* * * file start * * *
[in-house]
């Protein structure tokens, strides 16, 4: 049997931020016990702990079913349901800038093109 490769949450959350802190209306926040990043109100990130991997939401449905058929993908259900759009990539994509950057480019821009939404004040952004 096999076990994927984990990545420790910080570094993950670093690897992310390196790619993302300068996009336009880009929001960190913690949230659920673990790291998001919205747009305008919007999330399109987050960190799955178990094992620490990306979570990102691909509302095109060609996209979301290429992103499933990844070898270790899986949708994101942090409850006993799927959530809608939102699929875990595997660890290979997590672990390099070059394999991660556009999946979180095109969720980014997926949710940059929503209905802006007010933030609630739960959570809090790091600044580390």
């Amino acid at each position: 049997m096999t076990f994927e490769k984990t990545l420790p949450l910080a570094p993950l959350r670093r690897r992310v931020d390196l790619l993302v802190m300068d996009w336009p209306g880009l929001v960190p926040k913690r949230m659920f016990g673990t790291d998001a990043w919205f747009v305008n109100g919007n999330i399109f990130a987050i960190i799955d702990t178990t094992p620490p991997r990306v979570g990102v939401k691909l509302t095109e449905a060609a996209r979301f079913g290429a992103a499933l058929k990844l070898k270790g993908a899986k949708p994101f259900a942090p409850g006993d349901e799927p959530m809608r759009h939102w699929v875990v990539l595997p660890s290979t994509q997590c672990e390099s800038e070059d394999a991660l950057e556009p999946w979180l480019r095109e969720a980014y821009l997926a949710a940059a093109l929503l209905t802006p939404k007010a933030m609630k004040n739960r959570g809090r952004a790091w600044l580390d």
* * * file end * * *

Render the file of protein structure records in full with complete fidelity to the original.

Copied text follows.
[in-house]
């Protein structure tokens, strides 16, 4: 049997931020016990702990079913349901800038093109 490769949450959350802190209306926040990043109100990130991997939401449905058929993908259900759009990539994509950057480019821009939404004040952004 096999076990994927984990990545420790910080570094993950670093690897992310390196790619993302300068996009336009880009929001960190913690949230659920673990790291998001919205747009305008919007999330399109987050960190799955178990094992620490990306979570990102691909509302095109060609996209979301290429992103499933990844070898270790899986949708994101942090409850006993799927959530809608939102699929875990595997660890290979997590672990390099070059394999991660556009999946979180095109969720980014997926949710940059929503209905802006007010933030609630739960959570809090790091600044580390």
């Amino acid at each position: 049997m096999t076990f994927e490769k984990t990545l420790p949450l910080a570094p993950l959350r670093r690897r992310v931020d390196l790619l993302v802190m300068d996009w336009p209306g880009l929001v960190p926040k913690r949230m659920f016990g673990t790291d998001a990043w919205f747009v305008n109100g919007n999330i399109f990130a987050i960190i799955d702990t178990t094992p620490p991997r990306v979570g990102v939401k691909l509302t095109e449905a060609a996209r979301f079913g290429a992103a499933l058929k990844l070898k270790g993908a899986k949708p994101f259900a942090p409850g006993d349901e799927p959530m809608r759009h939102w699929v875990v990539l595997p660890s290979t994509q997590c672990e390099s800038e070059d394999a991660l950057e556009p999946w979180l480019r095109e969720a980014y821009l997926a949710a940059a093109l929503l209905t802006p939404k007010a933030m609630k004040n739960r959570g809090r952004a790091w600044l580390d």